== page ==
My heart drops. According to the reports, the patient’s husband is the main suspect for the acid assault. However, there isn’t enough evidence and because victims of domestic violence rarely come forward to testify, the husband is still free.
I notice the bruise on the girl’s cheek and say, “Did your father hurt you too?”
The girl doesn’t reply and continues to look down at her feet. I understand her reluctance to talk to me. When I was younger, I avoided answering any question regarding my father’s abuse like a plague because I didn’t want to face more punishments.
I walk towards the table by the patient’s bed and grab the empty glass of water. I pour water into it and return to where the girl is standing. “You should tell the authorities,” I hand the girl a glass of water. “Here, have a drink and then we can talk more about it.”
Her eyes harden and her cheeks turn red. “The authorities don’t care. No one cares. They’ll just say it’s none of their business and that it’s a family affair. They’ll say that my father is just teaching a disobedient daughter like me a lesson. To them, I’m invisible.” The girl raises her voice and pushes me away.
I lose my balance and drop the glass of water. The glass shatters and water spills all over. Immediately, I reach for the napkins and start wiping the floor. I look at the shattered pieces of glass and suddenly stop cleaning. I remember what the elders in my village taught me: how to carry beverage without spilling, how to cleanup after someone else makes a mess, how to be a good girl, how to be a virtuous daughter, how to respect even if the person doesn’t deserve it simply because he is a man and your father, yet still, how not to respect your own self worth. I can relate to the girl’s pain and burden.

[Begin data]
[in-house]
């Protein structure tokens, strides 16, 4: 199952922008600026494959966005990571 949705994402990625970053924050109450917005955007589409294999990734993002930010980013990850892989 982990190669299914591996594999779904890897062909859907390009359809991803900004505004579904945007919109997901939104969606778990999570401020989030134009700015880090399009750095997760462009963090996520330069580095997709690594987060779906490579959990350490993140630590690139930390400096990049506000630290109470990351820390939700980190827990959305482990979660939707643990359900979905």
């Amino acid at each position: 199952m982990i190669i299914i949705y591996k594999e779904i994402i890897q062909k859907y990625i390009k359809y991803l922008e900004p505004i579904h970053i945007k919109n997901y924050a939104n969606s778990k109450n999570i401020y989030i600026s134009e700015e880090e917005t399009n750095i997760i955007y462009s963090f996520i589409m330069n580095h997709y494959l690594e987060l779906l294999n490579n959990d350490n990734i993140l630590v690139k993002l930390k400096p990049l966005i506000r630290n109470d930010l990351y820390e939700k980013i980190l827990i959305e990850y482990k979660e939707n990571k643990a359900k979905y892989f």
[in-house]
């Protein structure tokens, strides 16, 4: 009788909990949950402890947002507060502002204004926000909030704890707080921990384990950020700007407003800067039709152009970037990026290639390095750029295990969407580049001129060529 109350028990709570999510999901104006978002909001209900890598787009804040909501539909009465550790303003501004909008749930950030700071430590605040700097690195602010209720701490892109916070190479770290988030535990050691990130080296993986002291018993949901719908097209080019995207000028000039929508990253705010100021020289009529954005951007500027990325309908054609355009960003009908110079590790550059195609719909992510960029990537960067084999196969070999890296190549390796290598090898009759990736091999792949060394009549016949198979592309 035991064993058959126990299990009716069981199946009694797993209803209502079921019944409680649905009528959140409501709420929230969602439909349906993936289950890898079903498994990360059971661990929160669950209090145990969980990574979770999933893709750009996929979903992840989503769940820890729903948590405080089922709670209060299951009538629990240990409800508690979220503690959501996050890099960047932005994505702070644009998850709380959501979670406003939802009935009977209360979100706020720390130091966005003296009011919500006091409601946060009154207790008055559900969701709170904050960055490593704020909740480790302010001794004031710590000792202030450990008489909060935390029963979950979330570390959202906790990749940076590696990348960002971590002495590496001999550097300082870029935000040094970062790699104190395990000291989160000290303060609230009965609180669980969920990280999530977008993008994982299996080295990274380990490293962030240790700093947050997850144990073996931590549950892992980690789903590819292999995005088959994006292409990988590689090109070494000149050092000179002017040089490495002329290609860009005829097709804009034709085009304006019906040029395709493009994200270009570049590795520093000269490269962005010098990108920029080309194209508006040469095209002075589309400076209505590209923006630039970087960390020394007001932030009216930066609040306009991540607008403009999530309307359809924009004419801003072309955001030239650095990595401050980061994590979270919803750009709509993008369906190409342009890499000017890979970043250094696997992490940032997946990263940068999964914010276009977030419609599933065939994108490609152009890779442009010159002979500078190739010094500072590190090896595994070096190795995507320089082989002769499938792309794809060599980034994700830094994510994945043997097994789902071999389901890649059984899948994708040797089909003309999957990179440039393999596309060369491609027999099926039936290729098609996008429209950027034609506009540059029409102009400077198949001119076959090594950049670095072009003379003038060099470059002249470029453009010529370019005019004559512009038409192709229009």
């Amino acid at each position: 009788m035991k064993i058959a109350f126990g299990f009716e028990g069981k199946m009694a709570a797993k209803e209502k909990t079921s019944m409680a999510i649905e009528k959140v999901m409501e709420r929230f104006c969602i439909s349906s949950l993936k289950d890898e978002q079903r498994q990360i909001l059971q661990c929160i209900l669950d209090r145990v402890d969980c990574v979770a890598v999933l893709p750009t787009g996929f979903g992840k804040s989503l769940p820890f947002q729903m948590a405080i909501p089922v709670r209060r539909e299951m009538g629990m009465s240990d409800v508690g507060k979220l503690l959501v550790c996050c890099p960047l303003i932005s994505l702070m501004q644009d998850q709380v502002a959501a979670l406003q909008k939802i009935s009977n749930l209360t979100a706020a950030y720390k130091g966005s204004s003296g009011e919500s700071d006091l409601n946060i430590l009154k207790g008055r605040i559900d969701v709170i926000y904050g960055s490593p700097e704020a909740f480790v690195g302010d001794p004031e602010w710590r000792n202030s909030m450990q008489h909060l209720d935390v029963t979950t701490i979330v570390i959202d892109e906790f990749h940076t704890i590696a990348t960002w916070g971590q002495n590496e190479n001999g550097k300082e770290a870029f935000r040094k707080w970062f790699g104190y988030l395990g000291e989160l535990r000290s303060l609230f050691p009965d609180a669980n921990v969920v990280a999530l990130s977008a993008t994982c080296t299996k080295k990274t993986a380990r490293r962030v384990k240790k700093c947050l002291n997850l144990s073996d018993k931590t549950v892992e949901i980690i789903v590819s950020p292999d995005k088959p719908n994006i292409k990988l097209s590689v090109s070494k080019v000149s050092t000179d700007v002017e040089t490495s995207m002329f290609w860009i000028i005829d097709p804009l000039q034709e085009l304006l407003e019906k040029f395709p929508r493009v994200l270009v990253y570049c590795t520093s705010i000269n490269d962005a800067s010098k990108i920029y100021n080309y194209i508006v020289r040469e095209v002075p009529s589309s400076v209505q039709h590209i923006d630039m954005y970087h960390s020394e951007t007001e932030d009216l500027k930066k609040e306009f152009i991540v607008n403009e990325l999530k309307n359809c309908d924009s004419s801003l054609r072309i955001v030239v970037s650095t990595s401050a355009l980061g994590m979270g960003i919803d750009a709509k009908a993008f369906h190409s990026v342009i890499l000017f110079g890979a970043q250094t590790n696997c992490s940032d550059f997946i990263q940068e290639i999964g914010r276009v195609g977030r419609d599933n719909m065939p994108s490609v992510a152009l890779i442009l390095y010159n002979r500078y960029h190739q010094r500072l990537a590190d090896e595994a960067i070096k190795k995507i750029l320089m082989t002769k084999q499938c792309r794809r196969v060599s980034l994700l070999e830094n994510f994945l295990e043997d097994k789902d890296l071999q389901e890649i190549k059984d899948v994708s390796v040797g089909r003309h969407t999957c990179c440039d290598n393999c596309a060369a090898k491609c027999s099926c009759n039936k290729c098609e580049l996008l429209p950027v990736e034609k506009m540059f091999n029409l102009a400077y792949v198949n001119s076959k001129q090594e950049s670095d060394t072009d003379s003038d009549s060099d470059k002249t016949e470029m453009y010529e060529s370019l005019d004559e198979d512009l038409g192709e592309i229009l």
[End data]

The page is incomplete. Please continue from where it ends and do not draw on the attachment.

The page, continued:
I feel a prick on my index finger and notice blood flowing out of it. A broken glass must have cut me. The girl’s eyes widen and she snaps out of her anger. She scoots closer to me so she can look at my wound. She says quickly, “I’m so sorry, doctor. I didn’t mean to push you. I’m so sorry.”
“Don’t’ worry about it, kiddo. It’s just a little cut.” I smile. I know that if I continue to probe the girl about her father, she will just shut me out. I need to gain her trust first. I reach into my pockets to search for my business cards but I only find the business card Sujin gave me. So I grab a small stack of neon sticky notes and a cheap hospital pen I found on the nightstand near the patient’s bed.
I write my number on it and hand the sticky note to the girl. I say, “Feel free to contact me if you have questions about your mother or just want a friend to talk to.”
The girl reluctantly takes the sticky note. She looks up from it and I notice that her face is filled with concern. “I was so caught up with my own problems that I forget to ask.” She says, “Who’s the man that hurt you the other day?”
I tilt my head slightly, trying to figure out how she knows about Awut’s attack. Then, I remember that the girl was there when it happened. I reply calmly, “He’s my brother. He’s just sick, that’s all.” I keep the tone light. “Don’t worry about it, kiddo. Siblings quarrel all the time.”